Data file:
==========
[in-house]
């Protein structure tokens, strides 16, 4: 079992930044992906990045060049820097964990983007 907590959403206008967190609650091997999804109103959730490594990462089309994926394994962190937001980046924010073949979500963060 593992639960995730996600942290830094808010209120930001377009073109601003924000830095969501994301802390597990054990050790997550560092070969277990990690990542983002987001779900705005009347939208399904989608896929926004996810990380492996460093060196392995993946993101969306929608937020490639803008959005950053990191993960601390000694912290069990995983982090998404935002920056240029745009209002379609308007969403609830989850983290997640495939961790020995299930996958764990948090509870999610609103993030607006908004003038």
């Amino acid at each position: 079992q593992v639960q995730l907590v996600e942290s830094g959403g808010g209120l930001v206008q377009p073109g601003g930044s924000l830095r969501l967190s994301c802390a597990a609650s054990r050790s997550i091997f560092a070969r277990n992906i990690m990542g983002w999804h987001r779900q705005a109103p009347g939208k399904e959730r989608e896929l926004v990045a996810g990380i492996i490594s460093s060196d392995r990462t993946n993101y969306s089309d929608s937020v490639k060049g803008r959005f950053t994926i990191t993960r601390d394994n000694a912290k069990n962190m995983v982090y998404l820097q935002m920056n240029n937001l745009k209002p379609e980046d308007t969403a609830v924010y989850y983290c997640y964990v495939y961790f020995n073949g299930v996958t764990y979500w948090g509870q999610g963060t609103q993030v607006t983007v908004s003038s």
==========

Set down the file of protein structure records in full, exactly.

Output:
[in-house]
């Protein structure tokens, strides 16, 4: 079992930044992906990045060049820097964990983007 907590959403206008967190609650091997999804109103959730490594990462089309994926394994962190937001980046924010073949979500963060 593992639960995730996600942290830094808010209120930001377009073109601003924000830095969501994301802390597990054990050790997550560092070969277990990690990542983002987001779900705005009347939208399904989608896929926004996810990380492996460093060196392995993946993101969306929608937020490639803008959005950053990191993960601390000694912290069990995983982090998404935002920056240029745009209002379609308007969403609830989850983290997640495939961790020995299930996958764990948090509870999610609103993030607006908004003038």
């Amino acid at each position: 079992q593992v639960q995730l907590v996600e942290s830094g959403g808010g209120l930001v206008q377009p073109g601003g930044s924000l830095r969501l967190s994301c802390a597990a609650s054990r050790s997550i091997f560092a070969r277990n992906i990690m990542g983002w999804h987001r779900q705005a109103p009347g939208k399904e959730r989608e896929l926004v990045a996810g990380i492996i490594s460093s060196d392995r990462t993946n993101y969306s089309d929608s937020v490639k060049g803008r959005f950053t994926i990191t993960r601390d394994n000694a912290k069990n962190m995983v982090y998404l820097q935002m920056n240029n937001l745009k209002p379609e980046d308007t969403a609830v924010y989850y983290c997640y964990v495939y961790f020995n073949g299930v996958t764990y979500w948090g509870q999610g963060t609103q993030v607006t983007v908004s003038s």